5 Heat is moved around by convection conduction and radiation and by lemmings

# 5 heat is moved around by convection conduction and

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5. Heat is moved around by convection, conduction and radiation (and by lemmings carrying space heaters, if lemmings ever carry space heaters). Which statement is more nearly correct? A) No matter where you are, lemmings carrying space heaters are always moving more heat than convection is moving. B) Convection moves heat efficiently through the soft, hot rocks of the Earth’s mantle, but is not efficient at moving heat through the space between the Sun and the Earth. C) No matter where you are, convection always moves heat more efficiently than does radiation. D) Convection moves heat efficiently through the space between the Sun and the Earth, but not through the soft, hot rocks of the mantle. E) No matter where you are, convection always moves heat more efficiently than does conduction. Points Earned: 1.0/1.0 Correct Answer(s): C Points Earned: 1.0/1.0 Correct Answer(s): E Points Earned: 1.0/1.0 Correct Answer(s): E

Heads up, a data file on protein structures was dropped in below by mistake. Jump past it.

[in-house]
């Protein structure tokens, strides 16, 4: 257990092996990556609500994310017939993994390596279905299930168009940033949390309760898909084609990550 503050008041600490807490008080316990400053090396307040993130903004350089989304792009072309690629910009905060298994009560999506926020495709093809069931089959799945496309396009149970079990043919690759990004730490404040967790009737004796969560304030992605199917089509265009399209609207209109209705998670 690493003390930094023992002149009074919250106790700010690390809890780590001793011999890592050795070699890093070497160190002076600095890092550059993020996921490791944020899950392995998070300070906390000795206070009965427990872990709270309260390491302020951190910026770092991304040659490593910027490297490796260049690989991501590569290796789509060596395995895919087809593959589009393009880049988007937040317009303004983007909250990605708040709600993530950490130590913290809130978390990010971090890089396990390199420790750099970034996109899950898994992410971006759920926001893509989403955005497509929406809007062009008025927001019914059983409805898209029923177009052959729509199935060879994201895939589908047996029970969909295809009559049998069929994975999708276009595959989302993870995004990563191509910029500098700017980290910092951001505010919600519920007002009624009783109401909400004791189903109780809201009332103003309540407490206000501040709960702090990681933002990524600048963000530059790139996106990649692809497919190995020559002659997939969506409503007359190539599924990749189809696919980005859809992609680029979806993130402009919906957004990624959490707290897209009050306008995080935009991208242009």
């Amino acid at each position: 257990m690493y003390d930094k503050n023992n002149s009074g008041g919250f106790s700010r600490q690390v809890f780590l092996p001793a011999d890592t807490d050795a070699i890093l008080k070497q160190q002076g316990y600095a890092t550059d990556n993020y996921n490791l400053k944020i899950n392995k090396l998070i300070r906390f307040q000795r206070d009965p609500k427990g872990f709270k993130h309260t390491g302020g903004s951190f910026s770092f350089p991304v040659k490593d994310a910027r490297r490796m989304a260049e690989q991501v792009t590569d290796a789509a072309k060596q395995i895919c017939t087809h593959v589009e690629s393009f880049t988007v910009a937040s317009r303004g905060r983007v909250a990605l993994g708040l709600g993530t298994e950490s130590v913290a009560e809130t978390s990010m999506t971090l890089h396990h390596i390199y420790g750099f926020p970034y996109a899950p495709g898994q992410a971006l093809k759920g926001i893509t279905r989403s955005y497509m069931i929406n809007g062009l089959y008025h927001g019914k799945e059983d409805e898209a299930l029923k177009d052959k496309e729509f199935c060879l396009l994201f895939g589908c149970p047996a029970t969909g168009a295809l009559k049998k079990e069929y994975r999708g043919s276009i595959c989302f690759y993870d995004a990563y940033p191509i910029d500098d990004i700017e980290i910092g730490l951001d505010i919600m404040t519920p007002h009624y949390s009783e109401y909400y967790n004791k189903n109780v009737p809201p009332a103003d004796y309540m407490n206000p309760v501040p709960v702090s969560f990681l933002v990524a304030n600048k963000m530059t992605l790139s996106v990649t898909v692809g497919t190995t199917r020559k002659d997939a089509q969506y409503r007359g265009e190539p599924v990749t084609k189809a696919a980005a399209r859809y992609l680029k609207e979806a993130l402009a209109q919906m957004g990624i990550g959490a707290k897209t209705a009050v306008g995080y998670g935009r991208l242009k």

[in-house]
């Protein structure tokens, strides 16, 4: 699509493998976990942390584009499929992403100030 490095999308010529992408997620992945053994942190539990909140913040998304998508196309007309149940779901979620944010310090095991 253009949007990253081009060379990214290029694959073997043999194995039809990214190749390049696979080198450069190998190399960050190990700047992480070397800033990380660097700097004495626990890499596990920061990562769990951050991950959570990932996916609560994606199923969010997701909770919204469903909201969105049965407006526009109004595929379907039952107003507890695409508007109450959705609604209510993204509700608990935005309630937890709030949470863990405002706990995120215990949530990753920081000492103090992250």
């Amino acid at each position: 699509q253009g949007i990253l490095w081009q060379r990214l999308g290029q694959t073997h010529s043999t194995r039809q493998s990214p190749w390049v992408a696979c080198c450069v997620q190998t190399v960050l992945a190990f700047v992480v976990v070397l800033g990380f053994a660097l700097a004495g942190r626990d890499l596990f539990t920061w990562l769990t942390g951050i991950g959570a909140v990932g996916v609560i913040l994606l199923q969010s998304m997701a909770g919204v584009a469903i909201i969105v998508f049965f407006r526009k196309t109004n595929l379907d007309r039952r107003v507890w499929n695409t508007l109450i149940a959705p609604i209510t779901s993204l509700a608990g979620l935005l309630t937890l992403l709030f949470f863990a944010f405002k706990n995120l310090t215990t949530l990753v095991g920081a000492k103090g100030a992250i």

Feedback: Heat from deep in the Earth is moved up through the soft bulk of the planet primarily by convection, but convection of rocks certainly does not continue beyond the planet, where radiation becomes dominant. In the shallowest, uppermost layers of the Earth, most of the heat transfer is by conduction. And the poor lemmings deserve a rest and a snack. 6. Volcanoes in Death Valley: valley. Feedback: Death Valley, and many of the surrounding parts of Nevada and California, have experienced geologically recent volcanic activity. This is one of the problems facing the plan to put nuclear waste in an underground repository in Nevada and leave that waste—are we sure that a volcano won’t erupt through the repository? There has not been enough lava erupted to fill the valley, however, nor do volcanoes erupt Diet Pepsi (although you can make a nice volcano model by quickly popping the top of a hot, shaken can of pop). 7. Dust and shells and fish poop and all sorts of things fall to the sea bed to make sediment. Across broad central regions of the ocean, the sediment accumulates at a uniform rate—piling up about as rapidly here as it does over there. And, in most places, the currents don’t move the sediment around much, so that it stays where it falls. Thus, the thickness of the sediment is related to the age of the rocks beneath the sediment. If you go around an ocean and measure the thickness of the sediment in lots of places, you are likely to find:

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• Fall '08
• ALLEY,RICHARDBANANDAKRISHNAN,SR
• Correct Answer, Volcano, Death Valley